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Graduate then move out

  1. Aug 30, 2004 #1
    I'm starting to seriously consider graduating end of first semester and then moving out. personal reasons, but i'm trying to really do something about how my life is. i'm not sure where i'd go yet, but that'll depend on what i need to do when i move out. mostly my concerns are college, and whether i could handle it on my own. i don't know whether my parents would still help me if i left, but if they don't, i want to know what i'd be facing on my own. I'd bet they'd help me anyways, but just in case. also, i'd only be 17, and i wouldn't turn 18 till after i started college the next fall, so i'd still have insurance from my parents right? for the most part, i'm trying to figure how i can realistically move out, hopefully with my parents' blessing (which is actually possible so long as i approach them logically.) i should be able to graduate with full credits, so that oughtn't be an issue, but i still ask if anyone has any other insights i ought really consider. i promise my situation is enough to call for drastic measures, i don't know really what other steps i can take. mostly i need a new environment. just, any help or information hopefully not too much discouragement would be helpful. At least i can make an educated decision.

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  3. Aug 30, 2004 #2


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    :confused: I guess I'm just confused why you would want to rush to move out when you seem to have a good enough relationship with your parents that you think they'd be understanding of this and possibly willing to help support you? Is it really out of the question for you to hang in the additional half year and then just move away for college?

    I do understand that urge to get out of your parents' house. By the time I headed to college, I was more than ready to leave the nest and couldn't understand how people could actually be homesick. But it was never to the point where I couldn't wait to just finish high school and move.

    Anyway, things to consider...it's expensive! And can be lonely unless you have roommates, and then you have to get along with your roommates! In terms of cost, you can look at the local ads for apartments in the area you plan to live and see how much to expect to pay for rent (don't forget you may also be asked to pay up to two months' cost of rent in advance as a security deposit and to reserve the apartment for you). Then there are utilities. Many apartments include heat and hot water, but usually do not include electric. They may or may not include cooking gas. There's the phone bill too. Being young and having no credit record, most utility companies will expect you to pay a security deposit as well, in case you don't pay your bills. This can be as much as $50 or $100 per utility. Then you have to furnish your apartment. Even with the minimalist look and garage-sale specials, this is costly. You'll be buying your own food too. And what about transportation? When it's time to buy the groceries, do you have a car or do you need to lug groceries onto a bus or pay for a taxi? Cars need gas, insurance, registration, regular maintenance, not-so-regular emergency maintenance (they always break when you're broke).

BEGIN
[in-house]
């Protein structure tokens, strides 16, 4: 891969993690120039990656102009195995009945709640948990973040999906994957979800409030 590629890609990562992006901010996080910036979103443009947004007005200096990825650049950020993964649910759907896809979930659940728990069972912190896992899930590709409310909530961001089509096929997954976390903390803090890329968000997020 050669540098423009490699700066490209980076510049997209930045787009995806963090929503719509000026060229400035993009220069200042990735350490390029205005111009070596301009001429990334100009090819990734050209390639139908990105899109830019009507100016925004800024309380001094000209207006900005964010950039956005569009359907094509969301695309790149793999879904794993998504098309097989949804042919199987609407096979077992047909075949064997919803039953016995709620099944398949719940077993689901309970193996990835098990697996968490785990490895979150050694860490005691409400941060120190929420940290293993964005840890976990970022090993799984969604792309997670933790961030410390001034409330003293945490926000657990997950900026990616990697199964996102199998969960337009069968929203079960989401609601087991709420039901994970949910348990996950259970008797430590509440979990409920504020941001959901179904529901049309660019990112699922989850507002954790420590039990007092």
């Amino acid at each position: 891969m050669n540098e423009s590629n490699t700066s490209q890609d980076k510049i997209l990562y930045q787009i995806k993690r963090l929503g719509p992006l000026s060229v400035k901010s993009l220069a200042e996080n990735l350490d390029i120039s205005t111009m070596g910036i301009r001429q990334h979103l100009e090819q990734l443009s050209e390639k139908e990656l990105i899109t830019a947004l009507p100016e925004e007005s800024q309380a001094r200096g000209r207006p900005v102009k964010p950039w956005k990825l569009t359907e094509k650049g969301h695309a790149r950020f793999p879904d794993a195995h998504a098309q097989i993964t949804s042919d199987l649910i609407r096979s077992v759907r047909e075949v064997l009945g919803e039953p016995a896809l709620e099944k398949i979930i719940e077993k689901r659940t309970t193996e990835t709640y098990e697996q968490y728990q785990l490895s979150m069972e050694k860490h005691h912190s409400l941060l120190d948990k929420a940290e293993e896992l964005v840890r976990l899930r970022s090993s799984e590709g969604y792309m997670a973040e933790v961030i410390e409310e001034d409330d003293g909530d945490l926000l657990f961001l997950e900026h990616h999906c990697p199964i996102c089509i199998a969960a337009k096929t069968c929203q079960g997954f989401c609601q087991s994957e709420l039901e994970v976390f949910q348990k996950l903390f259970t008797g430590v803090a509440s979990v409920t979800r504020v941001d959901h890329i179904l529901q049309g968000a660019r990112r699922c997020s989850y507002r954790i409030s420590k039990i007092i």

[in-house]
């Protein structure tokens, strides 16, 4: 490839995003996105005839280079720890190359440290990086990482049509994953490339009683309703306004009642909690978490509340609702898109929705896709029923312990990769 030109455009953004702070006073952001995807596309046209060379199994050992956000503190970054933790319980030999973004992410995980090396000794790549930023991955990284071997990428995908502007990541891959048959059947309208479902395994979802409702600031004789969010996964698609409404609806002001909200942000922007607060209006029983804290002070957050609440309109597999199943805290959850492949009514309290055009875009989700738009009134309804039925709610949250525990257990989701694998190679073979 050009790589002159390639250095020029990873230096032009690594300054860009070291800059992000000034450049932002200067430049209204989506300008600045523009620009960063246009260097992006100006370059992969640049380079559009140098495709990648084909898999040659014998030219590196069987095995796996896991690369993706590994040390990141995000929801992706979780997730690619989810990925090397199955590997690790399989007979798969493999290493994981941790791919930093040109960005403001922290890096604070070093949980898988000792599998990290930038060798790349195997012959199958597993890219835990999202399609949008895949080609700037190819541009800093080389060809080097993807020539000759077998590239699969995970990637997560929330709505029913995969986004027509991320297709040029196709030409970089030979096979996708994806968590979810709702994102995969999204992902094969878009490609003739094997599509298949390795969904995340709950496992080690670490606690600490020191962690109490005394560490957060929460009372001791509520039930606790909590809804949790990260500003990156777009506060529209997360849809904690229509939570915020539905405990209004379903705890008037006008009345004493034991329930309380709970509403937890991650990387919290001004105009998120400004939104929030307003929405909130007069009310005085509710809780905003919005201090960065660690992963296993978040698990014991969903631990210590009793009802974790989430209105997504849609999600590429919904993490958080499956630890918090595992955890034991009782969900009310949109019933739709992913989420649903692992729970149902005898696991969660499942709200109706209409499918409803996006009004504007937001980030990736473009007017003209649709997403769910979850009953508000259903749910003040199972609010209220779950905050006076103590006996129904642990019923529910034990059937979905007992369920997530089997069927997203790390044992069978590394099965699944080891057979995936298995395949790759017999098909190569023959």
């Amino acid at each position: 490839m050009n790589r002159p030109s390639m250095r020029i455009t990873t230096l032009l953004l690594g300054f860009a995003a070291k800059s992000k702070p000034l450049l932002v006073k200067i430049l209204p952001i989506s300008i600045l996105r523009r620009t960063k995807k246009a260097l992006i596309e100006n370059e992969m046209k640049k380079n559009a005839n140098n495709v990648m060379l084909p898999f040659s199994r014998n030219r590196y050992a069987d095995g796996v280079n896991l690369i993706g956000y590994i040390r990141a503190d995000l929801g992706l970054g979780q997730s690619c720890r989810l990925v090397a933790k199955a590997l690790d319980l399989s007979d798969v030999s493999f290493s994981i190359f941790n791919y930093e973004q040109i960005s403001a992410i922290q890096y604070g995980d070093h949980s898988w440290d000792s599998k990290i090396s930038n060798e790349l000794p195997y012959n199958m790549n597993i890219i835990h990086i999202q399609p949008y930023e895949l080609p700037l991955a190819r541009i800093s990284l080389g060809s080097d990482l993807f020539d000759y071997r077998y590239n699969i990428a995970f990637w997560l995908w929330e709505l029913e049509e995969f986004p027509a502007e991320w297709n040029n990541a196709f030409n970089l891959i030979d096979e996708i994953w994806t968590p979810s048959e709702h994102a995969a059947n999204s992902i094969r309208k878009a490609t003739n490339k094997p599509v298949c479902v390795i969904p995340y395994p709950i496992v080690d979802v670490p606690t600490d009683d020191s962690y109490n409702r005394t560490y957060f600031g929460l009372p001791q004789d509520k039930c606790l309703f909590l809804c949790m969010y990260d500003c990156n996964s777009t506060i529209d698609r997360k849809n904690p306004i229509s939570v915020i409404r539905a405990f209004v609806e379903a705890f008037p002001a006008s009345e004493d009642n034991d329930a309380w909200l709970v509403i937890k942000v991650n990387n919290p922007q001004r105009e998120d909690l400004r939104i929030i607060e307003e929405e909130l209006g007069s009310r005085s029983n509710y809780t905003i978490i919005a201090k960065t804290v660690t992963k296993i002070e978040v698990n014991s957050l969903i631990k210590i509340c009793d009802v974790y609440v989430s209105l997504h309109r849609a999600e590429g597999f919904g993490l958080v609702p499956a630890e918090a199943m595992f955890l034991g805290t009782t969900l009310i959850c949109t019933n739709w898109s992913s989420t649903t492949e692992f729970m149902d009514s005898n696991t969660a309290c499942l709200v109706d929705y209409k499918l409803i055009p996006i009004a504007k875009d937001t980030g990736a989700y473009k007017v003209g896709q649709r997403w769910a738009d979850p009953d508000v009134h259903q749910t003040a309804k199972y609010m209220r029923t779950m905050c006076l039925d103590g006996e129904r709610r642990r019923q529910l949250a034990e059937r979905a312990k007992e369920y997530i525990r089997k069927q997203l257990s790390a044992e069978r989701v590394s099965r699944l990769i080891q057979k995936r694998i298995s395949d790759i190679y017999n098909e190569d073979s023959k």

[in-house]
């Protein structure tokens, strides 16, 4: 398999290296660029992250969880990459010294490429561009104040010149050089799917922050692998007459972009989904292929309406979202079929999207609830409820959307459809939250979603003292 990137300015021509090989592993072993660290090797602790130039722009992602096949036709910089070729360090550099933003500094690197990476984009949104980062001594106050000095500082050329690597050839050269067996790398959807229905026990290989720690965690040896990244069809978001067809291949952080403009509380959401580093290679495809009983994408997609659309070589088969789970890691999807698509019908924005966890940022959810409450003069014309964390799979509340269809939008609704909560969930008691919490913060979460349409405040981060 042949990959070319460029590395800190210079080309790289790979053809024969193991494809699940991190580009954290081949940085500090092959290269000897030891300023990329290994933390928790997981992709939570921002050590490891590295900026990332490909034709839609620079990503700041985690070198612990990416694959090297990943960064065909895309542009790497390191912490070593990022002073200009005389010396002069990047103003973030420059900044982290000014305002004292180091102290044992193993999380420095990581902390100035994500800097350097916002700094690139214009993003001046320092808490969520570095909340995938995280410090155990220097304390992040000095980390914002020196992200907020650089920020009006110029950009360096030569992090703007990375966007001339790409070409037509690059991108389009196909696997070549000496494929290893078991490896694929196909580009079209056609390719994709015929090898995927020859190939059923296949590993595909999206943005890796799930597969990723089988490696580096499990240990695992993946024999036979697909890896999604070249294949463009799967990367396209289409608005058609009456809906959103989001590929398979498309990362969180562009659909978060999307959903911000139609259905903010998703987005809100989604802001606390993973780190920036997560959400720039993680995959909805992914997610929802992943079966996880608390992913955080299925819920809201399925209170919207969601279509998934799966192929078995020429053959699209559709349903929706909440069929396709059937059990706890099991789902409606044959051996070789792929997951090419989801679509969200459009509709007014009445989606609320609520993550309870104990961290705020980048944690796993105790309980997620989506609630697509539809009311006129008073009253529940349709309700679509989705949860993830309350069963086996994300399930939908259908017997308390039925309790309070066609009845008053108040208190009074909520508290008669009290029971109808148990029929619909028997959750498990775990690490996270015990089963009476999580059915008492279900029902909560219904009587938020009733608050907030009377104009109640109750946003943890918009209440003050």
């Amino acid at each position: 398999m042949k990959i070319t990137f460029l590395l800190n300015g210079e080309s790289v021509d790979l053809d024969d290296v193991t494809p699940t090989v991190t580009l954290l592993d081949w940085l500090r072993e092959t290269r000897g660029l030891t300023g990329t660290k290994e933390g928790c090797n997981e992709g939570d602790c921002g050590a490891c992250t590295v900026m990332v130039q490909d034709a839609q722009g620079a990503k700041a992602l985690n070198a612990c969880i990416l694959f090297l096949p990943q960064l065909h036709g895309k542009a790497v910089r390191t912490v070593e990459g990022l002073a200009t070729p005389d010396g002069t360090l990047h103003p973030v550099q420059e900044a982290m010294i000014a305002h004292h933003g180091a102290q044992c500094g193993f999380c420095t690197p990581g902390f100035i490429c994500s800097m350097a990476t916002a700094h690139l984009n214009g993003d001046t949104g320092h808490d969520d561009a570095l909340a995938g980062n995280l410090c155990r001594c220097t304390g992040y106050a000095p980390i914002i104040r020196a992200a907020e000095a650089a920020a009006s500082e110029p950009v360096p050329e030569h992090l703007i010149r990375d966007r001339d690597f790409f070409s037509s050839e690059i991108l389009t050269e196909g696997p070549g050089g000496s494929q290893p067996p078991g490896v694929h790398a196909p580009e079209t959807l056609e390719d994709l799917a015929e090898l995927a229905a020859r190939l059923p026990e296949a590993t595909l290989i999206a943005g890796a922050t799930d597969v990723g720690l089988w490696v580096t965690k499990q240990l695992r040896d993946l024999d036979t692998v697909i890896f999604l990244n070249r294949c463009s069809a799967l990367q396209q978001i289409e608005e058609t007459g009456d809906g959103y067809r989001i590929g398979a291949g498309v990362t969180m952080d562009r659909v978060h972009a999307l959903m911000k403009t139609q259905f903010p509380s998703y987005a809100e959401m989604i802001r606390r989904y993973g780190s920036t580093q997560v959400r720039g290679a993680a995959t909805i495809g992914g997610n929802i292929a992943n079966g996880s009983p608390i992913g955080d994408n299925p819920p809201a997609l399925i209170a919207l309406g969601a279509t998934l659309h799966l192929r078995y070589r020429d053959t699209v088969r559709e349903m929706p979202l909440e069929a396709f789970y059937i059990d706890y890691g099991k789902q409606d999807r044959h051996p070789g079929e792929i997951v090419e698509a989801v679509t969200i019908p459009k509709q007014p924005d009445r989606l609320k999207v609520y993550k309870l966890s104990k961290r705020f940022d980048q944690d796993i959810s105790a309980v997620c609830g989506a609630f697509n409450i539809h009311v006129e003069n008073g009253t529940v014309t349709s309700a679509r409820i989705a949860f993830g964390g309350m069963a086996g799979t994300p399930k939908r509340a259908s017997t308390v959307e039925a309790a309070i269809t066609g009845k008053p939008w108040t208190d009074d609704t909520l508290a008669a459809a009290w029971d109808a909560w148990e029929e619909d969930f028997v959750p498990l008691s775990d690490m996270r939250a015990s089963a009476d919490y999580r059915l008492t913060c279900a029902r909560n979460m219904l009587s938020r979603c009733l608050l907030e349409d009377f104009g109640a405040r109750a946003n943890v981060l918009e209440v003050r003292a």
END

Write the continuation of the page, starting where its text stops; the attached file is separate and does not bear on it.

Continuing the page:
You need to check with your parents about the health insurance. It may or may not cover you once you move out of their residence. On the other hand, some stop at 18, and others will cover a dependent until the age of 23 if they are still a student (to help out those who go to college and can't afford individual insurance).

    What sort of job would you get? Don't forget, you have to pay taxes on your earnings, so whatever you think you'll be getting, expect at least 25% to be deducted for taxes (you may get some back as a refund when you file your taxes, but you can't count on it). It will also affect whether your parents can still claim you as a dependent on their taxes, so may cost them money too.

    You asked for a realistic answer, and the realistic answer is that it's very tough to move out on your own while still young and inexperienced in the job market.
  4. Aug 31, 2004 #3
    well i did talk with my mum. She's sorta all for it. She thinks it may even be best. i guess she'd already considered getting me a trailer or something so i could live separately. i have a b it of money saved up, probably enough to live off awhile if i still get a job. I'm thinking i want to travel the states a little bit, or live out on the west coast a few months. mostly, like i said, i'm worried about how it would affect my school career. I dunno if a long break would be helpful or detrimental. I'm going to rearrange my class schedule so i can graduate early if i decide to. the other thing i'm kinda eh about is that i have a lot of clubs that i'd like to follow through the end of the year, but really, i have enough credits and then some to graduate already, and i there's no huge reason to stay. i wanted to take a year off and travel, but i ruled that out because of finances and life insurance. but if i do it while i'm 17 it'd be different. of course then.... i'm only 17, so that might make things a little difficult. but thats why i'm asking for advice.